Iconic boxing referee Mills Lane passed away last December at the age of 85. The famous official was known for his “Let’s get it on” catchphrase and his presence as the third man for some of the biggest and most controversial moments in boxing history. On what would have been his 86th birthday, The Sportsman celebrates perhaps the greatest 'third man' boxing has ever had.
A list of Lane’s assignments reads like a “Boxing’s Most Outrageous Moments” ranking. The Hall of Famer was the man who called time out when the infamous ‘Fan Man’ crash-landed in the ring during Evander Holyfield’s second fight with Riddick Bowe. He presided over the moment Oliver McCall burst into tears while fighting Lennox Lewis. Lane would disqualify Henry Akinwande for excessive holding in another Lewis fight. He would also accidentally knock Bernard Hopkins out of the ring during a middleweight title defence against Robert Allen, rendering the champion unable to continue.
But the fight Lane’s name is most associated with goes by the simple moniker ‘The Bite Fight’. Say those three words to anyone with even a rudimentary education in boxing and they will recall time, place and combatants. Mike Tyson biting part of Evander Holyfield’s ear off in 1997 at the MGM Grand Garden Arena is a pivotal moment in the history of the sport. Lane’s calm, assertive handling of the infringement, in which he allowed the bout to continue at Holyfield’s behest before disqualifying a raging Tyson after a repeat performance, catapulted him to mainstream celebrity.
Lane would retire the year after the ‘Bite Fight’. His last fight was characteristically eventful. The great Thomas ‘Hitman’ Hearns stopped Jay Snyder in a single round, with both fighters simultaneously knocking each other down. It was beautifully apropos that Lane would go out on such a memorable moment.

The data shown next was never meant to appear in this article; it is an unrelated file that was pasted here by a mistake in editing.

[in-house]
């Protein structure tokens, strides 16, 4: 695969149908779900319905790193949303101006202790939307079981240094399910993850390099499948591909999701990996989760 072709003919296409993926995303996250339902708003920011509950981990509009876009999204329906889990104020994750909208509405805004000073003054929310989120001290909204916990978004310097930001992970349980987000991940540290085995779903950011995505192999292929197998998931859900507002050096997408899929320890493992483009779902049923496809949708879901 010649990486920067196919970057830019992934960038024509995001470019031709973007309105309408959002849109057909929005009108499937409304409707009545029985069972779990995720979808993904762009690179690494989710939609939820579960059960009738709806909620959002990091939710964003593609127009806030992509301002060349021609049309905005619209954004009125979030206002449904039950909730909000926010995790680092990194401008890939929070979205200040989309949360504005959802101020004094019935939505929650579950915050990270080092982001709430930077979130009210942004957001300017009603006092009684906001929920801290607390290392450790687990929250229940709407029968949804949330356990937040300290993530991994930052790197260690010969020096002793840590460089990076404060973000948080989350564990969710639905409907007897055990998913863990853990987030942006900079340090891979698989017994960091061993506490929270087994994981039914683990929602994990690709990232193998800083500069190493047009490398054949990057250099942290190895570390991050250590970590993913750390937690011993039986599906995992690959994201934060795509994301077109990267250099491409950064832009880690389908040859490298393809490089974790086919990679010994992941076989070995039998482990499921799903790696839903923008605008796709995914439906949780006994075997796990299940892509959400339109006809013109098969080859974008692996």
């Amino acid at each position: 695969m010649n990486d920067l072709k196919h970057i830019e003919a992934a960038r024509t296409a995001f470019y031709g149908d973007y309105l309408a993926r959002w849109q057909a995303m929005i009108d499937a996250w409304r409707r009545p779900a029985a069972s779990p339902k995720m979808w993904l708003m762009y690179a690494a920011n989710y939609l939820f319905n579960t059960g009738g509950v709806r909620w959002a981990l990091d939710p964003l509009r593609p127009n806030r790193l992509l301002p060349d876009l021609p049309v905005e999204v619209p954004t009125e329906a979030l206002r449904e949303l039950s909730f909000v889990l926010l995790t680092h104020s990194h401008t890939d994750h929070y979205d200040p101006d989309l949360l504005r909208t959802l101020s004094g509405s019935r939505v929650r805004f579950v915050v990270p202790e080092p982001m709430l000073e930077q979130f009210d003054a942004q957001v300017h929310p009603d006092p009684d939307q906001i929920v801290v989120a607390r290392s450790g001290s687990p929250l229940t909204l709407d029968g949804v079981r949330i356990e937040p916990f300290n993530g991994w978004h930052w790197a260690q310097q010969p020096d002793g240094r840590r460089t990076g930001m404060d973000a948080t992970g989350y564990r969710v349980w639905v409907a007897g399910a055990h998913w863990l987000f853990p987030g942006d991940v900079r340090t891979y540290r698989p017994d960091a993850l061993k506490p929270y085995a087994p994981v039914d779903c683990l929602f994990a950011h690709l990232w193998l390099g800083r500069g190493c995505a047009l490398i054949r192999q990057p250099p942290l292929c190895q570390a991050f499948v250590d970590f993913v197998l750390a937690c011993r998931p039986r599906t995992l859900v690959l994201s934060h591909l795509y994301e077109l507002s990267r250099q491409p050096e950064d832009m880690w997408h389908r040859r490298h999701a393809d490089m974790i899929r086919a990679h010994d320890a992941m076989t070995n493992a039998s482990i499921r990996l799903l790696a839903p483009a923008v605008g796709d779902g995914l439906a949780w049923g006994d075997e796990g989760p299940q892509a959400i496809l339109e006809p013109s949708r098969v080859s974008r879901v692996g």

Freed from spending his weekends pulling heavyweight behemoths off each other, Lane embraced his newfound fame. A claymation version of the referee, voiced by Mills himself, became the in-house referee for MTV’s wildly-popular ‘Celebrity Deathmatch’. The none-more-90s animated series saw Lane swap fights like Larry Holmes vs Ken Norton for Larry King vs Geraldo Rivera.
Lane would also front his own television series in the real world. Tapping into the market of courtroom shows like ‘Judge Judy’, former Nevada district court judge Lane hosted ‘Jude Mills Lane’ between 1998 and 2001. He also appeared on WWF Raw and provided a guest voice on Toy Story spin-off ‘Buzz Lightyear of Star Command’. If something was popular in the 1990s, chances are Mills Lane was involved.
But he will be best-remembered for his work at the fights. Even putting aside his measured officiating of some of boxing’s most outlandish match-ups, he refereed a laundry list of absolute classics. Muhammad Ali’s divine destruction of Bob Foster, Holyfield’s first heavyweight title win over James ‘Buster’ Douglas, Tyson’s maiden championship victory over Trevor Berbick, Oscar De La Hoya’s coming-of-age win over Pernell Whitaker and countless others too wide-ranging to list.
An Olympic trialist and NCAA boxing champion in his youth, Lane went 10-1 as a professional before swapping the gloves for the bowtie. He could not have imagined at that point he would leave a more indelible impact on the sport than most of the fighters he refereed. Mills Lane will be sorely missed as part of the fabric of this great sport. Rest in peace.